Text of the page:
Voices unheard: Female bylines still lacking in male-dominated literary magazines

Dylan Stableford
March 1, 2012

If you think journalism is becoming feminized, following in the footsteps of the nursing and teaching industries, bylines certainly don't show it. In fact, it's quite the opposite.

A year after sparking feminist furor with a study that found a lack of female bylines in literary magazines, the Vida organization has published another annual count. And despite the uproar within the publishing and literary community that last year's study caused, it appears not much has changed.

The non-profit group--founded by a pair of female professors--spent more than two months tallying articles and book reviews from the 2011 issues of 14 publications including The Atlantic, New Yorker, New Republic, New York Times Book Review, New York Review of Books, Harper's, Granta, Paris Review, Poetry magazine, London Review of Books, Boston Review, Threepenny Review, Times Literary Supplement and the Nation.

They found that just 28 percent of the 6,644 articles published by the titles last year were written by women. In all but two categories tracked by Vita--which included writers, reviewers  or authors being reviewed across all 14 publications--men dominated the content. And just one publication, Granta, had more women contributors (34) last year than men (30).

"We want to raise people's consciousness," Erin Belieu, Vida co-director and professor at Florida State Univ., told Yahoo News. "Gender bias is pretty ingrained--this is a expression in the literary world, but it happens everywhere."

Of 326 articles published by The Atlantic in 2011, including fiction, just 28 percent were written by women. That ratio was virtually unchanged from 2010, when 25 percent or 52 of 210 articles had female writers.

Of the 36 book authors reviewed in the Atlantic last year, a third were women--a marginally more even ratio than 2010, when just 23 percent or 10 of the 43 authors reviewed were female.

A spokeswoman for the Atlantic declined to comment on the study.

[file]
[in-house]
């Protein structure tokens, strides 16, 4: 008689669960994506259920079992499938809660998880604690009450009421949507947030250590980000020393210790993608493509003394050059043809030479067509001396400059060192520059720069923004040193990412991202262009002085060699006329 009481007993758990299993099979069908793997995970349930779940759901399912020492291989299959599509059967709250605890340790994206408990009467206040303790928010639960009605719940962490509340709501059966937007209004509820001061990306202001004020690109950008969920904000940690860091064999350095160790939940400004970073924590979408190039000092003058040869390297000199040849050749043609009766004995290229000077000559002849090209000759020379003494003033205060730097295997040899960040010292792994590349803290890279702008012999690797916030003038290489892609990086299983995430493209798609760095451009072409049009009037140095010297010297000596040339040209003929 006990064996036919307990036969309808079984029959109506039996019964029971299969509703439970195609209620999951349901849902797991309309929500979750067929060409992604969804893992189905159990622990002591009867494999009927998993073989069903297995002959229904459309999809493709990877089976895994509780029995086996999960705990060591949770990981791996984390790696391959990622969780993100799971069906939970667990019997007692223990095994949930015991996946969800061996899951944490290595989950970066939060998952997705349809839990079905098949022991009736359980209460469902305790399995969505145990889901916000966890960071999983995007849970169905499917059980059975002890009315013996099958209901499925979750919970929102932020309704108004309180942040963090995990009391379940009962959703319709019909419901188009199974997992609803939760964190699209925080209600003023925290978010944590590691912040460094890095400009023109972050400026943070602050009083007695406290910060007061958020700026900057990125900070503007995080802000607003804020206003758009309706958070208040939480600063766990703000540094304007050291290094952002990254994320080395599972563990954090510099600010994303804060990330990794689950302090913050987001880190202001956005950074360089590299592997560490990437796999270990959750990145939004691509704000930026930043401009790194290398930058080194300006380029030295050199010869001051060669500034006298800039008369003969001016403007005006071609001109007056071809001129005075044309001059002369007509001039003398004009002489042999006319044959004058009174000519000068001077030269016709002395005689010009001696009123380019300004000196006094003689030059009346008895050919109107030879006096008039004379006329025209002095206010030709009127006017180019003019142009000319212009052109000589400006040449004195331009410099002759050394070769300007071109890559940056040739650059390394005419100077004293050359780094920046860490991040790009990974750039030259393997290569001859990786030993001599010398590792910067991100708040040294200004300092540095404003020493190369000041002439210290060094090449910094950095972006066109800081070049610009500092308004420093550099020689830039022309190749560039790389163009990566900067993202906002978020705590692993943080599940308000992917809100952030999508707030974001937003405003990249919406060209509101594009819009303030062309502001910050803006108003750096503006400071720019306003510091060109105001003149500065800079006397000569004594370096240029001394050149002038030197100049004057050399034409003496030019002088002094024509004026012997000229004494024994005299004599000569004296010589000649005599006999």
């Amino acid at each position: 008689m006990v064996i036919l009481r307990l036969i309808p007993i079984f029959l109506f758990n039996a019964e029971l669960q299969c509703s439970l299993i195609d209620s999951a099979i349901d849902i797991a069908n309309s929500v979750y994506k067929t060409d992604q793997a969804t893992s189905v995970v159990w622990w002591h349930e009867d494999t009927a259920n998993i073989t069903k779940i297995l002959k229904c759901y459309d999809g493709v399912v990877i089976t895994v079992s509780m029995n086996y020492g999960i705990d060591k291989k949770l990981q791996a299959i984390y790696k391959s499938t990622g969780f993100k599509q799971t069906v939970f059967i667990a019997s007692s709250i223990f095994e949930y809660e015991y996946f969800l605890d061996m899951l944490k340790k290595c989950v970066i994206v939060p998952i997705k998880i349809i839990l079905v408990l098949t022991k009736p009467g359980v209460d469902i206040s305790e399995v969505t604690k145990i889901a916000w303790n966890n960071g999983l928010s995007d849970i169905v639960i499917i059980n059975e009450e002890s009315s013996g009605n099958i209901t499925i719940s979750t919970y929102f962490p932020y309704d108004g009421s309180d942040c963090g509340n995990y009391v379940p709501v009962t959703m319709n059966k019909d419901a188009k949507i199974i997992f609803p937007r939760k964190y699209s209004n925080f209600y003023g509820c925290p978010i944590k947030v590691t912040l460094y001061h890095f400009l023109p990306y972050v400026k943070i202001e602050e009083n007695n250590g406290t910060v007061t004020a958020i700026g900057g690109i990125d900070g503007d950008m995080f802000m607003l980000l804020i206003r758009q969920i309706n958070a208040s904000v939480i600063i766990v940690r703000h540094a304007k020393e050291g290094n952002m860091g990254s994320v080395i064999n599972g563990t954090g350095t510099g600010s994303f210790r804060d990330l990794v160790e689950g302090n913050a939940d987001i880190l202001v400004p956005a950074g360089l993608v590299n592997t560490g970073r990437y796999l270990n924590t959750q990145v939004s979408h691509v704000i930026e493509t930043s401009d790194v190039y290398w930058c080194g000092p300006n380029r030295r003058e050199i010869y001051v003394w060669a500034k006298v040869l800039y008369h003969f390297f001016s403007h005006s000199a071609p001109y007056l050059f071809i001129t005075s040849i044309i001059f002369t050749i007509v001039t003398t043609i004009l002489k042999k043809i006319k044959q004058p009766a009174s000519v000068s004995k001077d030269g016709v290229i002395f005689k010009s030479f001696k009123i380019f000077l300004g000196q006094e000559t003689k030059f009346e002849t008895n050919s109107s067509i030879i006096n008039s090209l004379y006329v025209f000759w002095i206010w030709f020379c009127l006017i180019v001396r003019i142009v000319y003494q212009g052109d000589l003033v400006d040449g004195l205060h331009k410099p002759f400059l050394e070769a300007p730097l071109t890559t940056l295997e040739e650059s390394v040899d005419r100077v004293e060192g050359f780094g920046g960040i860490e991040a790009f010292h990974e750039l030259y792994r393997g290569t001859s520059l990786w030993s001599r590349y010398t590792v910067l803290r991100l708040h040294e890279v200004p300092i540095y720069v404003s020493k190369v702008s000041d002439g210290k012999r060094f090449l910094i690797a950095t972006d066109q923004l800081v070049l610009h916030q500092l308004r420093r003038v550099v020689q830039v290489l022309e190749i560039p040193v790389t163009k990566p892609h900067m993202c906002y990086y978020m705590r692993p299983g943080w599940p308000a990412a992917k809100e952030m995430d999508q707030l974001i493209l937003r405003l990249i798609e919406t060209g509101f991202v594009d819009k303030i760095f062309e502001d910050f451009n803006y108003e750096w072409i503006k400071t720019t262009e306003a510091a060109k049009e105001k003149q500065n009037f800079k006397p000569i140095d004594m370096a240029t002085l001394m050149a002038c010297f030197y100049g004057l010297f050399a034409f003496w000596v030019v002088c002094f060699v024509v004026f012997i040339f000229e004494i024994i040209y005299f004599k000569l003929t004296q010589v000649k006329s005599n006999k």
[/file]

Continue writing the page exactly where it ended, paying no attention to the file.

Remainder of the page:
At the New Yorker, 73 percent or 459 of the 624 articles published last year were written by men. The ratio was virtually unchanged from 2010, when 449 of 612 articles published in the magazine were written by men.

A representative for the New Yorker did not return a request seeking comment, either. But following Vida's 2010 study, editor David Remnick told the Jewish Forward, "We've got to do better--it's as simple and as stark as that."

They're certainly not alone.

At the New York Review of Books, a whopping 88 percent--or 133 of 152 articles published in 2011--were written by men. More than 80 percent of the 770 overall pieces published were written by men. (More than three-quarters of the authors reviewed by the publication were male.) In 2010, 85 percent of the articles published by NYROB were written by men, while 84 percent or 306 of 365 authors reviewed were male.

Over 80 percent of the 442 articles published in 2011 by the New Republic were written by men, the study found, while 82 percent of the 92 books reviewed were authored by men. In 2010, 84 percent of the 305 articles published by TNR were written by men, and 86 percent of the 64 authors reviewed were male.

"The numbers tell the story," Belieu said.

The gender gap was closer at the New York Times Book Review, which had 448 male reviewers compared to 368 females in 2011.

"In house [these publications] might be doing a lot to solicit writers, but I don't think they want to draw attention to the problem," Belieu said. "It's a political subject."

Following the publication of Vida's first study, in 2011, Harper's magazine editor Ellen Rosenbush called "the dearth of female bylines" an "industry-wide issue," but planned to change the equation. "I have made it a point to have at least one woman writer in every issue," Rosenbush wrote in response.

"At some of the older, more established publications, it's an uncomfortable belief system, Belieu said. "I think a lot of the major publications hope that this problem would just go away."

Her partner concurred. "There are a lot of women who read these magazines, and they're starting to notice," Cate Marvin, the other co-director, said in a separate interview. "It's a bad business decision, frankly."

The 2011 study has already sparked considerable discussion in the female literary community. It inspired Ann Friedman, the executive editor of Good magazine and the curator of the LadyJournos Tumblr, to do her own count of her first three issues: 25 men, and 25 women. "Proud to be in your company, Granta," Friedman wrote.

"There was no official conversation about this, even though we as women writers talk about it all the time," Belieu said. "And I think we accidentally put our finger on something a lot of people were feeling."

Click here for the full Vida study.

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